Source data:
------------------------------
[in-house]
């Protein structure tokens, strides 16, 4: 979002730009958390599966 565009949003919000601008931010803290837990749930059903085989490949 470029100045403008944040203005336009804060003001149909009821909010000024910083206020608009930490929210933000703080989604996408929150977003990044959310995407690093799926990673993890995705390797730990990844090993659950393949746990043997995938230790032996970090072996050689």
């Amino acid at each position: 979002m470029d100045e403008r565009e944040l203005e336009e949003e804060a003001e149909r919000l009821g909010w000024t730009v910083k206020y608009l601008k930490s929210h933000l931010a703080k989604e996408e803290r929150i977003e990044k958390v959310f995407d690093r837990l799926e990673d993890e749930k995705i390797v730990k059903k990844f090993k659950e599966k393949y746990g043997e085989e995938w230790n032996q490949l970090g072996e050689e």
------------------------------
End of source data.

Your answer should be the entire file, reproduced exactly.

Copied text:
[in-house]
């Protein structure tokens, strides 16, 4: 979002730009958390599966 565009949003919000601008931010803290837990749930059903085989490949 470029100045403008944040203005336009804060003001149909009821909010000024910083206020608009930490929210933000703080989604996408929150977003990044959310995407690093799926990673993890995705390797730990990844090993659950393949746990043997995938230790032996970090072996050689």
């Amino acid at each position: 979002m470029d100045e403008r565009e944040l203005e336009e949003e804060a003001e149909r919000l009821g909010w000024t730009v910083k206020y608009l601008k930490s929210h933000l931010a703080k989604e996408e803290r929150i977003e990044k958390v959310f995407d690093r837990l799926e990673d993890e749930k995705i390797v730990k059903k990844f090993k659950e599966k393949y746990g043997e085989e995938w230790n032996q490949l970090g072996e050689e």